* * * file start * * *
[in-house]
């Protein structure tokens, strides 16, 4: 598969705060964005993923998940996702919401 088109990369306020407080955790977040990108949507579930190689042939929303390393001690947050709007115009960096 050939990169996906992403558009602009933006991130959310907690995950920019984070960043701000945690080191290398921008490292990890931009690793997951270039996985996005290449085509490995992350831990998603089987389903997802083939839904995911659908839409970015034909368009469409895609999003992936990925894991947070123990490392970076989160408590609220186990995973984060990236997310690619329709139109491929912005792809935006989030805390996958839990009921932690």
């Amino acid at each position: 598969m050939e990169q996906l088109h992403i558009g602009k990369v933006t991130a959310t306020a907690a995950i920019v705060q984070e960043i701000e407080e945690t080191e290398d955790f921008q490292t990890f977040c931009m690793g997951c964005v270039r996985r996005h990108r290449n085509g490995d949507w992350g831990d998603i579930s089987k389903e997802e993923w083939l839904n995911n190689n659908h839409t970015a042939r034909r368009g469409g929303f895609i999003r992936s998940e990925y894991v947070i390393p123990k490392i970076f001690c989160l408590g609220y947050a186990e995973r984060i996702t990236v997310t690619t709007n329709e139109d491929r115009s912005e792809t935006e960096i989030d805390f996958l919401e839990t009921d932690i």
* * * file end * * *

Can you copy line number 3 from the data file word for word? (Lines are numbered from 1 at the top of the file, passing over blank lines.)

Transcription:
């Amino acid at each position: 598969m050939e990169q996906l088109h992403i558009g602009k990369v933006t991130a959310t306020a907690a995950i920019v705060q984070e960043i701000e407080e945690t080191e290398d955790f921008q490292t990890f977040c931009m690793g997951c964005v270039r996985r996005h990108r290449n085509g490995d949507w992350g831990d998603i579930s089987k389903e997802e993923w083939l839904n995911n190689n659908h839409t970015a042939r034909r368009g469409g929303f895609i999003r992936s998940e990925y894991v947070i390393p123990k490392i970076f001690c989160l408590g609220y947050a186990e995973r984060i996702t990236v997310t690619t709007n329709e139109d491929r115009s912005e792809t935006e960096i989030d805390f996958l919401e839990t009921d932690i």